By Anna Skinner
Westfield residents now have a visual aid that portrays the true image of Grand Junction Plaza. Nestled under the new Mill Street expansion, Indiana limestone flanks cement walkways – an example of architectural materials that will soon encompass the entire park.
Three j-hooks, erosion control measures when coupled with the Mill Street expansion laid the foundation of the $25 million plaza, have recently been completed.
“It’s an erosion control measure that slows down velocity,” Public Works Director Jeremy Lollar said of the j-hooks. “It’s open underneath, and there’s a walkway that’s down there that will extend up into the park. This walkway is in place and enters into the park.”
With the now free-flowing Mill Street, Lollar said traffic has improved. The street expansion connects Union Street to Ind. 32. Park Street access is no longer available from Union Street. For aesthetics, hand rails and outlooks have been placed along the Mill Street bridge that will provide a panoramic view of the park. Lollar said that other than some landscaping work along Mill Street to be completed in the spring, the first phase of the project is virtually complete.
Next steps for the Public Works Dept. will continue this year, with the beginning of the riparian corridor, which widens the creek’s footprint for aesthetics and erosion control.
“Our next step is planned for this year, which is the stream work,” Lollar said. “Right now, these three j-hooks were installed with Mill Street, but we will take them the rest of the way through. We haven’t finished the design, but they will be more of the same. It widens the footprint of the creek as well, which is the flood control aspect of it.”
The Mill Street projects and the riparian corridor are funded through the Public Works budget, with a cost of just more than $3 million. All park structures, such as the amphitheater, the ice rink, the trailhead pavilion, the two playground structures and the café, will be included in the $25 million cost the city is evaluating how to fund.
Although construction and pedestrian bridges won’t begin until next year, residents can get a taste of the park’s aesthetic by admiring the limestone walls beneath Mill Street. Limestone will be used throughout the park, a nod to Indiana’s natural and abundant material.
“The park design is one of the central focuses of Indiana, which was Indiana limestone,” Lollar said. “That’s why we incorporated it throughout the park. That aspect of the j-hooks is because of Grand Junction and our concept there. Truly, limestone is readily available. It’s cheap here because we have lots of it, there’s ease of access, and it looks nice. It’s a cost-effective, aesthetic measure.”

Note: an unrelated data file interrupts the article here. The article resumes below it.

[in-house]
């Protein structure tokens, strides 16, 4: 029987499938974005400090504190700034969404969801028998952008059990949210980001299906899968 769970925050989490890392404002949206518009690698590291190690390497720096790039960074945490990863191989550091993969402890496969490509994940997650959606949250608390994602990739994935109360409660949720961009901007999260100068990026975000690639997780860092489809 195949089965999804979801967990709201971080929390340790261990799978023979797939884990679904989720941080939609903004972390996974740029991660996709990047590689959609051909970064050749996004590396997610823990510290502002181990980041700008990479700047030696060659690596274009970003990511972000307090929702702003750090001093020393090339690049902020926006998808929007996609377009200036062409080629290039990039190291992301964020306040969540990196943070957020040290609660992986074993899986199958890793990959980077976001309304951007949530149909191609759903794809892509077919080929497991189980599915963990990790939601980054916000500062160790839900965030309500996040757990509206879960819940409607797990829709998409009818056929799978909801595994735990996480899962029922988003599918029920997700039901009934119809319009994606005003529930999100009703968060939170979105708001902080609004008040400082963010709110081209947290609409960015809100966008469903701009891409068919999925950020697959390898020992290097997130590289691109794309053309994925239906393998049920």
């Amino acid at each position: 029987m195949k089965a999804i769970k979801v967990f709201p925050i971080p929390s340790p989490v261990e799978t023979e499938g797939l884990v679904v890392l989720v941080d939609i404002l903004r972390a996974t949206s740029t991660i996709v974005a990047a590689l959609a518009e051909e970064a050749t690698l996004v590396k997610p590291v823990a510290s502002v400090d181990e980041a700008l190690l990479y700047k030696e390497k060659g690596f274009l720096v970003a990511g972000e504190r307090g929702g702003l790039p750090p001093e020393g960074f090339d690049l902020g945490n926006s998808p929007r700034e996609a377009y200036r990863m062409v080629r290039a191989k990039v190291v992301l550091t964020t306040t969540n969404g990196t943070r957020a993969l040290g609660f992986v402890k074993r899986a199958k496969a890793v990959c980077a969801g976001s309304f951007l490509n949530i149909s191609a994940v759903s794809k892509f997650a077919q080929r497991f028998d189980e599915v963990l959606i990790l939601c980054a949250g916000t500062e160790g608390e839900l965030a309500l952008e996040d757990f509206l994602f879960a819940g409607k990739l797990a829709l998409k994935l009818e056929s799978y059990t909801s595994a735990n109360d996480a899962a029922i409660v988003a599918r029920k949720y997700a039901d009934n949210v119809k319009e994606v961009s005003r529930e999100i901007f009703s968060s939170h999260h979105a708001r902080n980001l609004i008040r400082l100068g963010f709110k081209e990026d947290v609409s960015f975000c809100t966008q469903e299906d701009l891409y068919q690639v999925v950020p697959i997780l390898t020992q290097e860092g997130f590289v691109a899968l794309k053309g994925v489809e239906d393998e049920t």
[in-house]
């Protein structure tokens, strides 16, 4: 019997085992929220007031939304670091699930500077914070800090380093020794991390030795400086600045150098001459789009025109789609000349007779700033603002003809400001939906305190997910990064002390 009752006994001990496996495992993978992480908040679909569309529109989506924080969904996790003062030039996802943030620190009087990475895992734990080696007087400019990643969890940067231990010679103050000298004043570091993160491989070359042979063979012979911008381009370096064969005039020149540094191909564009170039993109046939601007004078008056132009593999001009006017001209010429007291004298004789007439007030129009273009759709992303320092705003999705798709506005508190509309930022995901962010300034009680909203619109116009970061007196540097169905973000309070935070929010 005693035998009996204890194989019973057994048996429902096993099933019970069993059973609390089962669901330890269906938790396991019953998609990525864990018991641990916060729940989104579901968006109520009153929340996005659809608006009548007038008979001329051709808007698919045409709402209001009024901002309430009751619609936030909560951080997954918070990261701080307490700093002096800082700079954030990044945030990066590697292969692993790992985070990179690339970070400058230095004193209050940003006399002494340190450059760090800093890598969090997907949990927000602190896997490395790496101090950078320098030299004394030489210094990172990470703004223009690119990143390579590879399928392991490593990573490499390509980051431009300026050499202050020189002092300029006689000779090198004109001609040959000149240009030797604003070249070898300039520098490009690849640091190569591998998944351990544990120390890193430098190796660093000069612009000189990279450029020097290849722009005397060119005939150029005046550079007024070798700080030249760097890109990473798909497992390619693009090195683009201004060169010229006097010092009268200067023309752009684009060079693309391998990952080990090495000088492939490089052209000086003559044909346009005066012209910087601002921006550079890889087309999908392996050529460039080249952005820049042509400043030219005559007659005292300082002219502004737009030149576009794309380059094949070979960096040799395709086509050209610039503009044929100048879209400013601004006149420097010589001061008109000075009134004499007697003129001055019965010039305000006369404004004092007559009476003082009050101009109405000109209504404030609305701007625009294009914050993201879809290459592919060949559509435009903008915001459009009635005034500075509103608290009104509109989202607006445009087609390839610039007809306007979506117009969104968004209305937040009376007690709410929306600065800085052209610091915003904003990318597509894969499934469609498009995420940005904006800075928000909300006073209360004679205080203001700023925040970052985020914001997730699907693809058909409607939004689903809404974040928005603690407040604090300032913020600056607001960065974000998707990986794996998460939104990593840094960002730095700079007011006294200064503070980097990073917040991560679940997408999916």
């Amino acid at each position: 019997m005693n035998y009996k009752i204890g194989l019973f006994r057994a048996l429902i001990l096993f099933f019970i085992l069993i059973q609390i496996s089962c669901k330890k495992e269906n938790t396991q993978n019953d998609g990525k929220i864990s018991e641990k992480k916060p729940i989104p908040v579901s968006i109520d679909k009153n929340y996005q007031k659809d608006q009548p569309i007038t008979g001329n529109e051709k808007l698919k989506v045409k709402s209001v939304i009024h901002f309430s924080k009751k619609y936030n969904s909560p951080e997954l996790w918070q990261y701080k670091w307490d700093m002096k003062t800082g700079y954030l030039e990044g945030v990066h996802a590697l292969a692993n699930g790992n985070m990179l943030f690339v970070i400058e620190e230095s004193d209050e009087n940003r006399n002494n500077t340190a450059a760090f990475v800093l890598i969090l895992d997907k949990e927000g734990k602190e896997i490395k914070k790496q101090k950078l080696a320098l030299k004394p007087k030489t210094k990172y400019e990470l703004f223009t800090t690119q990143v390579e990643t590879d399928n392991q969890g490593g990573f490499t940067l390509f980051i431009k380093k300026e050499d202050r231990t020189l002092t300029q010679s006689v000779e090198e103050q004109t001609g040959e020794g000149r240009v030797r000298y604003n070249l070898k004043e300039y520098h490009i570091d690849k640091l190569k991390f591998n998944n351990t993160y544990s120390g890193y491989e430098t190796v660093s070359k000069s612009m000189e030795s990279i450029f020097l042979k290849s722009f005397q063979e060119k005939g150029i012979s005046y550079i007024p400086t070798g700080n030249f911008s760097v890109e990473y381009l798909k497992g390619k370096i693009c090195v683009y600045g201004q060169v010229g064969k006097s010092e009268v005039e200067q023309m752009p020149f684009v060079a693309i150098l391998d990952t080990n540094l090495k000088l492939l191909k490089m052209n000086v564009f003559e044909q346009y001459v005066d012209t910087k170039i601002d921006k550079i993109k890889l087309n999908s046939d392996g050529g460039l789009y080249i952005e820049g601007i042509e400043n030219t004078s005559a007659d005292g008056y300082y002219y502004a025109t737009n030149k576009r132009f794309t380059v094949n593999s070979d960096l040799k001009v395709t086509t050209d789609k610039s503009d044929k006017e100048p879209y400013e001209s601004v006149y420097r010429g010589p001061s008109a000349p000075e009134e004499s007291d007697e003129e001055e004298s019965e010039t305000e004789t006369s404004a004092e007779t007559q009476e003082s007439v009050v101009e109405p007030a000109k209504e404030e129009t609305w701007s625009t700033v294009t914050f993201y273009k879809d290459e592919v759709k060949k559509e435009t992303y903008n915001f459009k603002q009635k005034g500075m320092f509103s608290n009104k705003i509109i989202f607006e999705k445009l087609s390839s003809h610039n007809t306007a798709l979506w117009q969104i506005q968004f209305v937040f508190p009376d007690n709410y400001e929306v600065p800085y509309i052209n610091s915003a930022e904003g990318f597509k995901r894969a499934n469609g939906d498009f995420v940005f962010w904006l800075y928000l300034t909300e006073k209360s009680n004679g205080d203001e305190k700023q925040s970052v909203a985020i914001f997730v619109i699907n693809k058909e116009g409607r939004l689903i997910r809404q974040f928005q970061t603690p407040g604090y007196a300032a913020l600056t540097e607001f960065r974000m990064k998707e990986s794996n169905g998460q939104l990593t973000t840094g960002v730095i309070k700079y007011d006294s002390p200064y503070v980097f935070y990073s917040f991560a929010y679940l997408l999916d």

Although the Public Works Dept. project funding comes from the utility sale in March 2014, the city is still attempting to determine a way to fund the rest of the plaza.
“Grand Junction will be the jewel of Westfield once it is complete. However, it will be a long process because we are strategically planning our funding of the entire project very carefully,” Mayor Andy Cook stated in an email to Current. “While the first two phases have allocated dollars through Public Works, the final phase has not been determined. The (Westfield) City Council and the administration will take their time to figure out the right way to finance Grand Junction, but they believe in the process and the project enough that Grand Junction has already begun with the first two phases.”
For more, visit westfield.in.gov/department/division.php?structureid=261.
Based on a Jeffersonian Grid
The four structures spread throughout Grand Junction Park and Plaza will feature translucent glass and jagged, pixelated limestone. The design for the structures is based on the Jeffersonian Grid, an architectural method popular in Indiana.
Placed together, the structures create a smooth block.
“We wanted to incorporate that Indiana limestone, and the idea of this concept is it is this cube, and the buildings are blown apart and broken out into (four separate) pieces,” Public Works Director Jeremy Lollar said.
The structures include the amphitheater, the trailhead pavilion, the café, the skating rental and two playground structures, which were originally planned as a restaurant.
“We removed (the restaurant) for cost measure as well as incorporate daily use play type stuff,” Lollar said.